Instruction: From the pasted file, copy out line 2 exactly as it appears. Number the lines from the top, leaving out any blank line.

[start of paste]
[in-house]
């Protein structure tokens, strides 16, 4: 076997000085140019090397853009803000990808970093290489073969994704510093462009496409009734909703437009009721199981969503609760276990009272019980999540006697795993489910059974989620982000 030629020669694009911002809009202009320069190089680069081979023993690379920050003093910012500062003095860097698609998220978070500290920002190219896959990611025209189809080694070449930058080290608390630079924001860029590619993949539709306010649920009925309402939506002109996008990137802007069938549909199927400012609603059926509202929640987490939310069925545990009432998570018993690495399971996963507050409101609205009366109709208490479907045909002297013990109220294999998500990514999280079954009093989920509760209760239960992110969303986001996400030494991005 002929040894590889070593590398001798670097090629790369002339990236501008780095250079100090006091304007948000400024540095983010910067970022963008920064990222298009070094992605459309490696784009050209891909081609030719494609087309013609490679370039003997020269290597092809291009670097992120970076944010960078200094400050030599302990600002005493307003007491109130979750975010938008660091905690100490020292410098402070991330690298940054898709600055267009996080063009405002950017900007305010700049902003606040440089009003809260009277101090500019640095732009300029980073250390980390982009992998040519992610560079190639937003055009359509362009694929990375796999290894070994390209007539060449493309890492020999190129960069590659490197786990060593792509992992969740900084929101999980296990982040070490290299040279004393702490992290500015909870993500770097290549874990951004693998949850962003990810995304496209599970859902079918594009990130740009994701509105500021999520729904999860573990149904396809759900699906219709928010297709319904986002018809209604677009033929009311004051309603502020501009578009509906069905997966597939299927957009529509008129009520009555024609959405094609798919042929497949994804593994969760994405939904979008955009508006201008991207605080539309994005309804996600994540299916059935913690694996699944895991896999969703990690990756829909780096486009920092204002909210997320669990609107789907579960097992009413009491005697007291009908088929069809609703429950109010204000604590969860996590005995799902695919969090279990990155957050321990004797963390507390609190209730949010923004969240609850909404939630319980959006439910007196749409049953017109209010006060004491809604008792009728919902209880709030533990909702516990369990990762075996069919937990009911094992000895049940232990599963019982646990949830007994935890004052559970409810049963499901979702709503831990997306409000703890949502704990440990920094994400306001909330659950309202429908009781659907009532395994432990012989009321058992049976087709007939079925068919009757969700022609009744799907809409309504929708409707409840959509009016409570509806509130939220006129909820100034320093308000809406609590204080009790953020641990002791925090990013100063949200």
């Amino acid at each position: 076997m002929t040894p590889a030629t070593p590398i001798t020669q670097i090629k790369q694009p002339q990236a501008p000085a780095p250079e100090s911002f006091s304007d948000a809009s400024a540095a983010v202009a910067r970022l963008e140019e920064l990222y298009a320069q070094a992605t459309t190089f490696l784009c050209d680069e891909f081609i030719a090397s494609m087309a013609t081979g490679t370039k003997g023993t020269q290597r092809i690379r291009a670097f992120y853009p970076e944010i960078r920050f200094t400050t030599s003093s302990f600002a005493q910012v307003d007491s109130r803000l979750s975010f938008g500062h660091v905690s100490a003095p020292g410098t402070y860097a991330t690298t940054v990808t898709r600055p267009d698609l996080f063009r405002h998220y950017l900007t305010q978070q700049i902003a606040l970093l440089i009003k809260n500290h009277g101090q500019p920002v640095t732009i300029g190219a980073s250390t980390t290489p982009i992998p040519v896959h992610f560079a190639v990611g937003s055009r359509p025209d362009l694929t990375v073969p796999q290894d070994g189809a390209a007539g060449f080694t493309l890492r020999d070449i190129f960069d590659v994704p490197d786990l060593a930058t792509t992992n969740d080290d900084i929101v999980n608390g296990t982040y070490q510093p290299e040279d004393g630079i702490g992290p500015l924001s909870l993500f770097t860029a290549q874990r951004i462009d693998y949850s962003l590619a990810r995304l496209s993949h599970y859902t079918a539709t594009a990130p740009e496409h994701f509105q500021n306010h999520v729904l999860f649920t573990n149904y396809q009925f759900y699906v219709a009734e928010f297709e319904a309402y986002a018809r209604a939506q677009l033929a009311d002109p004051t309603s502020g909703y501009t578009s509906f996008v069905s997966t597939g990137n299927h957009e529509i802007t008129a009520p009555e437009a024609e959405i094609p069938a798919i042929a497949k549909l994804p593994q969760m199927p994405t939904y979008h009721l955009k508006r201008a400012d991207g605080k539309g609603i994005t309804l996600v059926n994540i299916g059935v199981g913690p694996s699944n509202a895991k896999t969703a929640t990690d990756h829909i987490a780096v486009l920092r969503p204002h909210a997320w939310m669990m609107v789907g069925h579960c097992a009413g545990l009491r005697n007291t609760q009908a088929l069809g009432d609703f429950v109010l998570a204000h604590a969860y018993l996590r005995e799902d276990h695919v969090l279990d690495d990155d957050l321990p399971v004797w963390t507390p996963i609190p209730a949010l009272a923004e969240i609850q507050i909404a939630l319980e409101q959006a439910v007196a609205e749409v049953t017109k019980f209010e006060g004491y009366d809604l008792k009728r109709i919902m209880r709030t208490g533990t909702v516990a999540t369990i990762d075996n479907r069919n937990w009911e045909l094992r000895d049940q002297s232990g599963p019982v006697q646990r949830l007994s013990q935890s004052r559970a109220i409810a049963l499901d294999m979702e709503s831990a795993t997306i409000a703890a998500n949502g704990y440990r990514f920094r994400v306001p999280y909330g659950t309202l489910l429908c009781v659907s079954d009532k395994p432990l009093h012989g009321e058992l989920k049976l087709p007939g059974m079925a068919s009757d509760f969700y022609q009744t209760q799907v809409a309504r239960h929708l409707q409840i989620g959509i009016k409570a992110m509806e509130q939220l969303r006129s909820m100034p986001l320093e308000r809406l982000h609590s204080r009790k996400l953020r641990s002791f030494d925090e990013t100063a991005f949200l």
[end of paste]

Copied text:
């Protein structure tokens, strides 16, 4: 076997000085140019090397853009803000990808970093290489073969994704510093462009496409009734909703437009009721199981969503609760276990009272019980999540006697795993489910059974989620982000 030629020669694009911002809009202009320069190089680069081979023993690379920050003093910012500062003095860097698609998220978070500290920002190219896959990611025209189809080694070449930058080290608390630079924001860029590619993949539709306010649920009925309402939506002109996008990137802007069938549909199927400012609603059926509202929640987490939310069925545990009432998570018993690495399971996963507050409101609205009366109709208490479907045909002297013990109220294999998500990514999280079954009093989920509760209760239960992110969303986001996400030494991005 002929040894590889070593590398001798670097090629790369002339990236501008780095250079100090006091304007948000400024540095983010910067970022963008920064990222298009070094992605459309490696784009050209891909081609030719494609087309013609490679370039003997020269290597092809291009670097992120970076944010960078200094400050030599302990600002005493307003007491109130979750975010938008660091905690100490020292410098402070991330690298940054898709600055267009996080063009405002950017900007305010700049902003606040440089009003809260009277101090500019640095732009300029980073250390980390982009992998040519992610560079190639937003055009359509362009694929990375796999290894070994390209007539060449493309890492020999190129960069590659490197786990060593792509992992969740900084929101999980296990982040070490290299040279004393702490992290500015909870993500770097290549874990951004693998949850962003990810995304496209599970859902079918594009990130740009994701509105500021999520729904999860573990149904396809759900699906219709928010297709319904986002018809209604677009033929009311004051309603502020501009578009509906069905997966597939299927957009529509008129009520009555024609959405094609798919042929497949994804593994969760994405939904979008955009508006201008991207605080539309994005309804996600994540299916059935913690694996699944895991896999969703990690990756829909780096486009920092204002909210997320669990609107789907579960097992009413009491005697007291009908088929069809609703429950109010204000604590969860996590005995799902695919969090279990990155957050321990004797963390507390609190209730949010923004969240609850909404939630319980959006439910007196749409049953017109209010006060004491809604008792009728919902209880709030533990909702516990369990990762075996069919937990009911094992000895049940232990599963019982646990949830007994935890004052559970409810049963499901979702709503831990997306409000703890949502704990440990920094994400306001909330659950309202429908009781659907009532395994432990012989009321058992049976087709007939079925068919009757969700022609009744799907809409309504929708409707409840959509009016409570509806509130939220006129909820100034320093308000809406609590204080009790953020641990002791925090990013100063949200």